Factors Affecting Retaining Wall Repair Cost
The cost of repairing a retaining wall will depend on a number of factors. Before we land on a quote, we will need to assess the following conditions:
Material of Retaining Walls
The most common materials used to build retaining walls are stone, brick, cinder blocks, concrete, steel, aggregate, railroad ties (wood), and vinyl. These materials vary drastically in terms of cost, so the original material of your retaining wall will affect the cost of the repair project.
A brick or stone retaining wall will cost more to repair than other materials such as vinyl or railroad ties. The cost to repair a concrete, aggregate, steel, or cinder block retaining wall will lie somewhere in the middle ground.
Type of Retaining Wall
There are a number of different types of retaining walls that will affect the type and price of the solution on offer. These include:
– Using their own gravitational force, gravity retaining walls are heavy concrete, brick, or stone retaining walls that have a sloped face and are wider at the base in order to support both their own weight and lateral forces.
- Cantilever retaining wall
– These retaining walls are made from reinforced concrete, with an L-shaped or T-shaped foundation that supports lateral forces.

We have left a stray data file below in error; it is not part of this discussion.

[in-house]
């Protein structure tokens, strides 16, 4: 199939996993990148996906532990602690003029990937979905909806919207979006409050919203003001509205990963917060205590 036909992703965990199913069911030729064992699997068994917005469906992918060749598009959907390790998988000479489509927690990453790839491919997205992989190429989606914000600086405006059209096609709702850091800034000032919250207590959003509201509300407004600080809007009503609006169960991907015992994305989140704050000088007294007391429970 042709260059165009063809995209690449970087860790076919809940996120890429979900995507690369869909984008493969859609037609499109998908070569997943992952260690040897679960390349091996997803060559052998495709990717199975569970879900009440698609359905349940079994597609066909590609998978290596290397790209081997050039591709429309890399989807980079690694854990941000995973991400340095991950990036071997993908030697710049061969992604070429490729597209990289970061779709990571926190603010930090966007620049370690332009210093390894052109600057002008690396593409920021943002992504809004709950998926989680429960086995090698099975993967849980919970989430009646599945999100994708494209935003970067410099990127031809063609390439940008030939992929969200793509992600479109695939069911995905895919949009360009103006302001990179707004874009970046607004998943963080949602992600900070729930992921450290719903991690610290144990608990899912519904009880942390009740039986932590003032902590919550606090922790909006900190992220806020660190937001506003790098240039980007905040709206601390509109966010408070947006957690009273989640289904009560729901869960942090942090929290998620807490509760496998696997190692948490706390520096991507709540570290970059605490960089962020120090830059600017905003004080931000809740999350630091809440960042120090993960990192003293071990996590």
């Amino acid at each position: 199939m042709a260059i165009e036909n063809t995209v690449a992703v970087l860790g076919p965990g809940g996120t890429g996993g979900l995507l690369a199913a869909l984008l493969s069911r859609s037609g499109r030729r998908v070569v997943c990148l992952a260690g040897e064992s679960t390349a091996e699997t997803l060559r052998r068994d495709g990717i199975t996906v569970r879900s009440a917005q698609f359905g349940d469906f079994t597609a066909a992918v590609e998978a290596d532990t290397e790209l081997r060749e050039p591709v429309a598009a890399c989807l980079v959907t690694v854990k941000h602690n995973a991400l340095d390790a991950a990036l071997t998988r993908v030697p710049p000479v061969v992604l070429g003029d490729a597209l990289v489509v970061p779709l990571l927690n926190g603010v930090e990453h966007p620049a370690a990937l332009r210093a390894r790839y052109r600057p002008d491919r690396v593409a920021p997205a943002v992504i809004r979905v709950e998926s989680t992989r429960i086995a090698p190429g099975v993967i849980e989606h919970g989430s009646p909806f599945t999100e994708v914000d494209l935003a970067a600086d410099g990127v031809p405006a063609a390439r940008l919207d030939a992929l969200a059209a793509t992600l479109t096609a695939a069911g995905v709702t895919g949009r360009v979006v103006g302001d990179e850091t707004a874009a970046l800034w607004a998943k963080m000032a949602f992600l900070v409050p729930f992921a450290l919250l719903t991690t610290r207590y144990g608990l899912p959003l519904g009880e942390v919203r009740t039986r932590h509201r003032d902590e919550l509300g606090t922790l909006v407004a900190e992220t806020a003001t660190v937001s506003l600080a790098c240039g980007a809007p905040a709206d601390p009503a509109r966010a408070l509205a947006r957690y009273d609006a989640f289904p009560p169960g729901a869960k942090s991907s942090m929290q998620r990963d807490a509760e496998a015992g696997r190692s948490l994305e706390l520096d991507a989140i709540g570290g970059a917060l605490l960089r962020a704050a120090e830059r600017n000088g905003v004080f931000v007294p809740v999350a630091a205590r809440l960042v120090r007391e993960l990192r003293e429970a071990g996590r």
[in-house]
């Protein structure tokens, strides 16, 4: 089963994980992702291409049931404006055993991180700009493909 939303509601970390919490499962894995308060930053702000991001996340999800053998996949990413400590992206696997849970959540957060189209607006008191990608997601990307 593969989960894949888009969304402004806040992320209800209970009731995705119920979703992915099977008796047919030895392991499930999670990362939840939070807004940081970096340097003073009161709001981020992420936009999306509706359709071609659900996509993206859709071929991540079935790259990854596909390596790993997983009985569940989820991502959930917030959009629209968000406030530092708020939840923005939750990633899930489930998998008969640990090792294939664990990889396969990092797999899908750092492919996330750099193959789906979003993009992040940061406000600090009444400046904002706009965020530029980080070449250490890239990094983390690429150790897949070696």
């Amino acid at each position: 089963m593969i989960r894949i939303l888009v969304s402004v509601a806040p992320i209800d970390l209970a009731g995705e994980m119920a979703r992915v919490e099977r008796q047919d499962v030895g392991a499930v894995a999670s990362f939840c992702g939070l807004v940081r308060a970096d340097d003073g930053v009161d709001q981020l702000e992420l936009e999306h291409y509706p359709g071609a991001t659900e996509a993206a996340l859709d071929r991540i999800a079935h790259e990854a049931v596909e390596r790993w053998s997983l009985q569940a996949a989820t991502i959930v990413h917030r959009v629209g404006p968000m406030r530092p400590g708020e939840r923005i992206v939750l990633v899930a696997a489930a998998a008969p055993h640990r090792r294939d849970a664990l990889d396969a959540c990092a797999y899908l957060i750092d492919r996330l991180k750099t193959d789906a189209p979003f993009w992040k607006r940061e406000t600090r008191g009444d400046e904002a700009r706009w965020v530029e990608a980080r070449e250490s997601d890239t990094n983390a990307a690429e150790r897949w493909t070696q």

- Sheet piling retaining wall
– Most commonly used around bodies of water, this type of retaining wall is made of piled stone and is often used for temporary structures.
Sheet piling requires no ground excavation, which may help keep the cost down. The cost of a retaining wall repair will vary depending on the type of wall you have combined with the specific landscaping requirements of your property.
Type of Soil
The type of soil surrounding your retaining wall can affect the price of your repair project. Expansive soils (clay soils that expand and shrink with water) may need to be removed and replaced, driving up the cost of your project. Overgrown tree roots may also need excavation, requiring additional equipment and labor that will impact the cost of the retaining wall repair project.
Extent of Damage
One of the main factors that will affect the cost of a repair project is the extent of the damage. Naturally, the amount of work needed to repair a retaining wall will depend on how bad the damage is. The bigger the damage, the higher the cost will rise due to the additional materials and labor required. For example, minor cracks will cost much less to repair than buckling or leaning.
Type of Solution
The extent of the damage goes hand in hand with the type of solution needed to repair a retaining wall, and this again impacts the cost of the project. For example, a few weep holes will cost less than adding helical anchors, and a simple reinforcement solution will cost less than a full rebuild.
Your zip code may also affect the price of the project. Consider the fact that retaining wall repair may involve the use of heavy machinery and the transportation of heavy and bulky materials. If repair contractors have to travel a long distance to work on your retaining walls, the cost of the project will increase significantly. It pays to find a contractor in your zip code, as you will be able to reduce journey times and the whole project will be more cost-efficient.